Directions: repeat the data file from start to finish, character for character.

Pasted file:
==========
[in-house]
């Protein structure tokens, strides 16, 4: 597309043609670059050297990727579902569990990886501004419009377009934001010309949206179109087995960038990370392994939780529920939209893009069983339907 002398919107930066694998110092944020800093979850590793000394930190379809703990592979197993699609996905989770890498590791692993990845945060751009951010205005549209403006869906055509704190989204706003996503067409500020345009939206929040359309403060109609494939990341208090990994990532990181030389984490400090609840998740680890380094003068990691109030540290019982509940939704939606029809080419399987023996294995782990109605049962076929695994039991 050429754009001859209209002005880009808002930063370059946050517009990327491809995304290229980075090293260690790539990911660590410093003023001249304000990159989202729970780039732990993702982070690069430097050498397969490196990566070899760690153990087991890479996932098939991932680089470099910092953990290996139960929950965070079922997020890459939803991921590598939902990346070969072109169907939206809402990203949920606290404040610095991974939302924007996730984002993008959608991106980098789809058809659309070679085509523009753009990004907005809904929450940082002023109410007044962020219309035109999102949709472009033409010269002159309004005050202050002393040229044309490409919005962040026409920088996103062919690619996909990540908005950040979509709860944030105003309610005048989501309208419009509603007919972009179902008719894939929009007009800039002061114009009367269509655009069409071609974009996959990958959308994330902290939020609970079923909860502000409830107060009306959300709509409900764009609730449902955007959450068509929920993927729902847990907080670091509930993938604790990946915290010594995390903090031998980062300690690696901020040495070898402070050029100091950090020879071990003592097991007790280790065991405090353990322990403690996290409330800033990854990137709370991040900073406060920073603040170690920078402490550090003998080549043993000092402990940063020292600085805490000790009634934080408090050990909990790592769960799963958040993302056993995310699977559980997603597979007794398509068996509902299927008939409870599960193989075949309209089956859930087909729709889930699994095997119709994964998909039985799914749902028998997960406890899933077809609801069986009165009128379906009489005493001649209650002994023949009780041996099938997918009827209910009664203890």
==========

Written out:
[in-house]
């Protein structure tokens, strides 16, 4: 597309043609670059050297990727579902569990990886501004419009377009934001010309949206179109087995960038990370392994939780529920939209893009069983339907 002398919107930066694998110092944020800093979850590793000394930190379809703990592979197993699609996905989770890498590791692993990845945060751009951010205005549209403006869906055509704190989204706003996503067409500020345009939206929040359309403060109609494939990341208090990994990532990181030389984490400090609840998740680890380094003068990691109030540290019982509940939704939606029809080419399987023996294995782990109605049962076929695994039991 050429754009001859209209002005880009808002930063370059946050517009990327491809995304290229980075090293260690790539990911660590410093003023001249304000990159989202729970780039732990993702982070690069430097050498397969490196990566070899760690153990087991890479996932098939991932680089470099910092953990290996139960929950965070079922997020890459939803991921590598939902990346070969072109169907939206809402990203949920606290404040610095991974939302924007996730984002993008959608991106980098789809058809659309070679085509523009753009990004907005809904929450940082002023109410007044962020219309035109999102949709472009033409010269002159309004005050202050002393040229044309490409919005962040026409920088996103062919690619996909990540908005950040979509709860944030105003309610005048989501309208419009509603007919972009179902008719894939929009007009800039002061114009009367269509655009069409071609974009996959990958959308994330902290939020609970079923909860502000409830107060009306959300709509409900764009609730449902955007959450068509929920993927729902847990907080670091509930993938604790990946915290010594995390903090031998980062300690690696901020040495070898402070050029100091950090020879071990003592097991007790280790065991405090353990322990403690996290409330800033990854990137709370991040900073406060920073603040170690920078402490550090003998080549043993000092402990940063020292600085805490000790009634934080408090050990909990790592769960799963958040993302056993995310699977559980997603597979007794398509068996509902299927008939409870599960193989075949309209089956859930087909729709889930699994095997119709994964998909039985799914749902028998997960406890899933077809609801069986009165009128379906009489005493001649209650002994023949009780041996099938997918009827209910009664203890």